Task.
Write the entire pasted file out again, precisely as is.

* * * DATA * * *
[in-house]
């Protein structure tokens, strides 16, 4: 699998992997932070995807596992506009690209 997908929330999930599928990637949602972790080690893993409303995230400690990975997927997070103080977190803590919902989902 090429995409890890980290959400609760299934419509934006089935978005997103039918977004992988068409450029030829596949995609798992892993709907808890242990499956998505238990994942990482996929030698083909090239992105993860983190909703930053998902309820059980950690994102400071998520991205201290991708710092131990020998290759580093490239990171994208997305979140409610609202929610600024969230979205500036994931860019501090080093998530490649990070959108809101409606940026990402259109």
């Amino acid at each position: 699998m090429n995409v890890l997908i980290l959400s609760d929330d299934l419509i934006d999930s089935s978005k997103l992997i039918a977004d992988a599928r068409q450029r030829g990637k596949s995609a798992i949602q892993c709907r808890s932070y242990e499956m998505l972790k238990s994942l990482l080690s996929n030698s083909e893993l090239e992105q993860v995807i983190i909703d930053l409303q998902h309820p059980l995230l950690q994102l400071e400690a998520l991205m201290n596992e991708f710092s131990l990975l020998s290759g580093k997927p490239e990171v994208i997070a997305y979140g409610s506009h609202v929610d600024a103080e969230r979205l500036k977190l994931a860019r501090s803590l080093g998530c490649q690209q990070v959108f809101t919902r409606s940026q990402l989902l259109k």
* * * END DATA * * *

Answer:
[in-house]
């Protein structure tokens, strides 16, 4: 699998992997932070995807596992506009690209 997908929330999930599928990637949602972790080690893993409303995230400690990975997927997070103080977190803590919902989902 090429995409890890980290959400609760299934419509934006089935978005997103039918977004992988068409450029030829596949995609798992892993709907808890242990499956998505238990994942990482996929030698083909090239992105993860983190909703930053998902309820059980950690994102400071998520991205201290991708710092131990020998290759580093490239990171994208997305979140409610609202929610600024969230979205500036994931860019501090080093998530490649990070959108809101409606940026990402259109």
């Amino acid at each position: 699998m090429n995409v890890l997908i980290l959400s609760d929330d299934l419509i934006d999930s089935s978005k997103l992997i039918a977004d992988a599928r068409q450029r030829g990637k596949s995609a798992i949602q892993c709907r808890s932070y242990e499956m998505l972790k238990s994942l990482l080690s996929n030698s083909e893993l090239e992105q993860v995807i983190i909703d930053l409303q998902h309820p059980l995230l950690q994102l400071e400690a998520l991205m201290n596992e991708f710092s131990l990975l020998s290759g580093k997927p490239e990171v994208i997070a997305y979140g409610s506009h609202v929610d600024a103080e969230r979205l500036k977190l994931a860019r501090s803590l080093g998530c490649q690209q990070v959108f809101t919902r409606s940026q990402l989902l259109k």